Le CCC est l’autorité canadienne qui met son expertise en matière de cybersécurité au service du gouvernement canadien, du secteur privé et du grand public. Les organisations des secteurs public et privé établies au Canada dépendent de la rigoureuse évaluation de la sécurité des technologies de l’information s’appliquant aux fournisseurs de services infonuagiques conduite par le CCC pour leur décision relative à l’utilisation de ces services infonuagiques. De plus, le processus d’évaluation de la sécurité des technologies de l’information est une étape obligatoire pour permettre à AWS de fournir des services infonuagiques aux agences et aux ministères du gouvernement fédéral canadien.

Le Processus d’évaluation de la sécurité des technologies de l’information s’appliquant aux fournisseurs de services infonuagiques détermine si les exigences en matière de technologie de l’information du Gouvernement du Canada (GC) pour le profil de contrôle de la sécurité infonuagique moyen (précédemment connu sous le nom de Protégé B/Intégrité moyenne/Disponibilité moyenne) sont satisfaites conformément à l’ITSG-33 (Gestion des risques liés à la sécurité des TI : Une méthode axée sur le cycle de vie, Annexe 3 – Catalogue des contrôles de sécurité). En date de septembre 2021, 120 services AWS de la région (centrale) du Canada ont été évalués par le CCC et satisfont aux exigences du profil de sécurité moyen du nuage. Satisfaire les exigences du niveau moyen du nuage est nécessaire pour héberger des applications classées jusqu’à la catégorie moyenne incluse. Le CCC évalue périodiquement les nouveaux services, ou les services qui n’ont pas encore été évalués, et réévalue les services AWS précédemment évalués pour s’assurer qu’ils continuent de satisfaire aux exigences du Gouvernement du Canada. Le CCC priorise l’évaluation des nouveaux services AWS selon leur disponibilité au Canada et en fonction de la demande des clients pour les services AWS. La liste complète des services AWS évalués par le CCC est consultable sur notre page Services AWS concernés par le programme de conformité.

Pour en savoir plus sur l’évaluation du CCC ainsi que sur nos autres programmes de conformité et de sécurité, visitez la page Programmes de conformité AWS. Comme toujours, nous accordons beaucoup de valeur à vos commentaires et à vos questions; vous pouvez communiquer avec l’équipe Conformité AWS via la page Communiquer avec nous.

Si vous avez des commentaires sur cette publication, n’hésitez pas à les partager dans la section Commentaires ci-dessous. Vous souhaitez en savoir plus sur AWS Security? Retrouvez-nous sur Twitter.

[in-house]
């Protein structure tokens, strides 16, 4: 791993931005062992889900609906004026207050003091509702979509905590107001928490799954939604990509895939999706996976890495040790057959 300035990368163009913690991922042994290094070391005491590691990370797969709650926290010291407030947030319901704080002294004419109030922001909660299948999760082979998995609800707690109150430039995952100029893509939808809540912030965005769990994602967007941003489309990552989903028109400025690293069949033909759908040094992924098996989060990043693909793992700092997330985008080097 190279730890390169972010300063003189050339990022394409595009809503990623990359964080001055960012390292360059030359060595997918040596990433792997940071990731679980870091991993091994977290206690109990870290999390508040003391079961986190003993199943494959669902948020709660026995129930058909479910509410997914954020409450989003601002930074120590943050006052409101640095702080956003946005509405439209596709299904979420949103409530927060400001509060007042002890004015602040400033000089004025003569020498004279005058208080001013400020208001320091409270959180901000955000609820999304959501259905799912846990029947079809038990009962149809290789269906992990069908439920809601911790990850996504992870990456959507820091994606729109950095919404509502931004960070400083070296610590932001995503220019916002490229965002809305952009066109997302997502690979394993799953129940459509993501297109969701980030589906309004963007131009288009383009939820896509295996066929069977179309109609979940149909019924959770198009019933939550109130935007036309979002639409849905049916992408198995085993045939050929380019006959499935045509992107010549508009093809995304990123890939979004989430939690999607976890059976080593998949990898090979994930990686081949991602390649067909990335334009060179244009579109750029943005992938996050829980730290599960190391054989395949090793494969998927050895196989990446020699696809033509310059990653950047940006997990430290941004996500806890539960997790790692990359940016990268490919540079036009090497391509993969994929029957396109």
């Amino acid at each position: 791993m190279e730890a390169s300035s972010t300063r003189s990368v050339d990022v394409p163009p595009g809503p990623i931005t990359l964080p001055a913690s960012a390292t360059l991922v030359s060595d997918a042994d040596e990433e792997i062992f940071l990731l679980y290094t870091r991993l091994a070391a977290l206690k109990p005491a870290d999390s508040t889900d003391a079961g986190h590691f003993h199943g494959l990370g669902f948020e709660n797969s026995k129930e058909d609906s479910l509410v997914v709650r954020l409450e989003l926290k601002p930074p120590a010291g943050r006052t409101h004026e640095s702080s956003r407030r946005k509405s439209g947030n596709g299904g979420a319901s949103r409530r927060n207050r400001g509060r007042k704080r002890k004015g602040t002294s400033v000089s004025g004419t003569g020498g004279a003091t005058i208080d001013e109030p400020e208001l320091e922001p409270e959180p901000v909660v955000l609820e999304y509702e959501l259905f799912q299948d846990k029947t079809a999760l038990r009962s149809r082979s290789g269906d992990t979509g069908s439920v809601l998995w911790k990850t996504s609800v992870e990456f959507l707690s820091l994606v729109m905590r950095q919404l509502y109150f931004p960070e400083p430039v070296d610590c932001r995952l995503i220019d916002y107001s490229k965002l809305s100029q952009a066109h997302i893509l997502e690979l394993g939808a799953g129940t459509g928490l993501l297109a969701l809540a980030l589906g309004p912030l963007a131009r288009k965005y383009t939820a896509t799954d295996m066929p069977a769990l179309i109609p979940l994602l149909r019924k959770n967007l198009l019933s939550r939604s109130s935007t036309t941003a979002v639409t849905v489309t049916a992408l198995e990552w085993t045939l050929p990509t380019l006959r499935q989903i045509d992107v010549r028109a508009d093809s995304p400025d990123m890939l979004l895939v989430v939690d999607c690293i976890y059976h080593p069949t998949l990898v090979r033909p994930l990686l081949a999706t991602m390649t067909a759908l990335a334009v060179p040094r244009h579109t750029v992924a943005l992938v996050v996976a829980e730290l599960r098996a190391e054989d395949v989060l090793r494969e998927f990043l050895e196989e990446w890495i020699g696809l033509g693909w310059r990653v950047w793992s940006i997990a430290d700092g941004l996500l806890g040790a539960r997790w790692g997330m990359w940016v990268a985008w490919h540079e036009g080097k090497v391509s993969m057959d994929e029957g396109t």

Biographies des auteurs :

Rob Samuel : Rob Samuel est responsable technique principal d’AWS Security Assurance. Il collabore avec les équipes AWS pour traduire les principes de protection des données en recommandations techniques, aligne la direction technique et les priorités, met en œuvre les nouvelles solutions techniques, aide à intégrer les solutions de sécurité et de confidentialité aux services et fonctionnalités proposés par AWS et répond aux exigences et aux attentes en matière de confidentialité et de sécurité transversale. Rob a plus de 20 ans d’expérience dans le secteur de la technologie et a déjà occupé des fonctions dirigeantes, comme directeur de l’assurance sécurité pour AWS Canada, responsable de la cybersécurité et des systèmes d’information (RSSI) pour la province de la Nouvelle-Écosse, divers postes à responsabilités en tant que fonctionnaire et a servi dans les Forces armées canadiennes en tant qu’officier du génie électronique et des communications.

Naranjan Goklani : Naranjan Goklani est responsable des audits de sécurité pour AWS, il est basé à Toronto (Canada). Il est responsable des audits, des attestations, des certifications et des évaluations pour l’Amérique du Nord et l’Europe. Naranjan a plus de 12 ans d’expérience dans la gestion des risques, l’assurance de la sécurité et la réalisation d’audits de technologie. Naranjan a exercé dans l’une des quatre plus grandes sociétés de comptabilité et accompagné des clients des industries de la distribution, du commerce en ligne et des services publics.

Brian Mycroft : Brian Mycroft est technologue en chef pour AWS, il est basé à Ottawa (Canada) et se spécialise dans la sécurité nationale, le renseignement et le gouvernement fédéral du Canada. Brian est l’architecte principal de l’AWS Secure Environment Accelerator (ASEA) et s’intéresse principalement à la suppression des barrières à l’adoption du nuage pour le secteur public.

AWS achieves FedRAMP P-ATO for 15 services in the AWS US East/West and AWS GovCloud (US) Regions

Post Syndicated from Alexis Robinson original https://aws.amazon.com/blogs/security/aws-achieves-fedramp-p-ato-for-15-services-in-the-aws-us-east-west-and-aws-govcloud-us-regions/

AWS is pleased to announce that 15 additional AWS services have achieved Provisional Authority to Operate (P-ATO) from the Federal Risk and Authorization Management Program (FedRAMP) Joint Authorization Board (JAB).

AWS is continually expanding the scope of our compliance programs to help customers use authorized services for sensitive and regulated workloads. AWS now offers 111 AWS services authorized in the AWS US East/West Regions under FedRAMP Moderate Authorization, and 91 services authorized in the AWS GovCloud (US) Regions under FedRAMP High Authorization.

Figure 1. Newly authorized services list

Figure 1. Newly authorized services list